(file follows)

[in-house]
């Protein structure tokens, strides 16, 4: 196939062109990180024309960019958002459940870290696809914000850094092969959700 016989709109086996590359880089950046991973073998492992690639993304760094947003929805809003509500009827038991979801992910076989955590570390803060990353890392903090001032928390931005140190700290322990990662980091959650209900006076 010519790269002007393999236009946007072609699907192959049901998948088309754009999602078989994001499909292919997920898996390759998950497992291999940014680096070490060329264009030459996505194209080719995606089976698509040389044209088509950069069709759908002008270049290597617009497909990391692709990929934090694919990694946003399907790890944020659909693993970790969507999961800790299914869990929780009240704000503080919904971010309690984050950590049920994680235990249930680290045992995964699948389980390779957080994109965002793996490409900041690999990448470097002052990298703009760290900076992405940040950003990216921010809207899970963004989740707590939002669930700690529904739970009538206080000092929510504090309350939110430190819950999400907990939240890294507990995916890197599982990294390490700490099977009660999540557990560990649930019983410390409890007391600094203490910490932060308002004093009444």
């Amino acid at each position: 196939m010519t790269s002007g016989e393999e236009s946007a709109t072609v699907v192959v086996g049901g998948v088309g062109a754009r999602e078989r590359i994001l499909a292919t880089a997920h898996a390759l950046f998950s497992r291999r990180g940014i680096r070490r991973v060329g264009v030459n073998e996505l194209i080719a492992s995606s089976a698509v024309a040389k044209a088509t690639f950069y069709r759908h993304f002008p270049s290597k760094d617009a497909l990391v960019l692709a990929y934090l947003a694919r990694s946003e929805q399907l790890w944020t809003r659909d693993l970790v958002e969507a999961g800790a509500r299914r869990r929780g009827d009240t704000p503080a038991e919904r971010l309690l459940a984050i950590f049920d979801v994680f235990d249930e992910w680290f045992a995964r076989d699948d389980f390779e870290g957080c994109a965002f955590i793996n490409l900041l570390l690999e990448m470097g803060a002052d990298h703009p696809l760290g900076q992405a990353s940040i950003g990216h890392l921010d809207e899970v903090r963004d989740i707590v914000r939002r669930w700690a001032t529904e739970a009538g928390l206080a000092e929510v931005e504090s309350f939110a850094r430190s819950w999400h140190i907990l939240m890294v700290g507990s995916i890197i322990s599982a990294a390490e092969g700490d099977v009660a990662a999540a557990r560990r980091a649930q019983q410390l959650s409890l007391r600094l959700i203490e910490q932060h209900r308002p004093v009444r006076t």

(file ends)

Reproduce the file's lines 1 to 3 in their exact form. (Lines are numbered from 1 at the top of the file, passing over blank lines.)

[in-house]
């Protein structure tokens, strides 16, 4: 196939062109990180024309960019958002459940870290696809914000850094092969959700 016989709109086996590359880089950046991973073998492992690639993304760094947003929805809003509500009827038991979801992910076989955590570390803060990353890392903090001032928390931005140190700290322990990662980091959650209900006076 010519790269002007393999236009946007072609699907192959049901998948088309754009999602078989994001499909292919997920898996390759998950497992291999940014680096070490060329264009030459996505194209080719995606089976698509040389044209088509950069069709759908002008270049290597617009497909990391692709990929934090694919990694946003399907790890944020659909693993970790969507999961800790299914869990929780009240704000503080919904971010309690984050950590049920994680235990249930680290045992995964699948389980390779957080994109965002793996490409900041690999990448470097002052990298703009760290900076992405940040950003990216921010809207899970963004989740707590939002669930700690529904739970009538206080000092929510504090309350939110430190819950999400907990939240890294507990995916890197599982990294390490700490099977009660999540557990560990649930019983410390409890007391600094203490910490932060308002004093009444």
């Amino acid at each position: 196939m010519t790269s002007g016989e393999e236009s946007a709109t072609v699907v192959v086996g049901g998948v088309g062109a754009r999602e078989r590359i994001l499909a292919t880089a997920h898996a390759l950046f998950s497992r291999r990180g940014i680096r070490r991973v060329g264009v030459n073998e996505l194209i080719a492992s995606s089976a698509v024309a040389k044209a088509t690639f950069y069709r759908h993304f002008p270049s290597k760094d617009a497909l990391v960019l692709a990929y934090l947003a694919r990694s946003e929805q399907l790890w944020t809003r659909d693993l970790v958002e969507a999961g800790a509500r299914r869990r929780g009827d009240t704000p503080a038991e919904r971010l309690l459940a984050i950590f049920d979801v994680f235990d249930e992910w680290f045992a995964r076989d699948d389980f390779e870290g957080c994109a965002f955590i793996n490409l900041l570390l690999e990448m470097g803060a002052d990298h703009p696809l760290g900076q992405a990353s940040i950003g990216h890392l921010d809207e899970v903090r963004d989740i707590v914000r939002r669930w700690a001032t529904e739970a009538g928390l206080a000092e929510v931005e504090s309350f939110a850094r430190s819950w999400h140190i907990l939240m890294v700290g507990s995916i890197i322990s599982a990294a390490e092969g700490d099977v009660a990662a999540a557990r560990r980091a649930q019983q410390l959650s409890l007391r600094l959700i203490e910490q932060h209900r308002p004093v009444r006076t």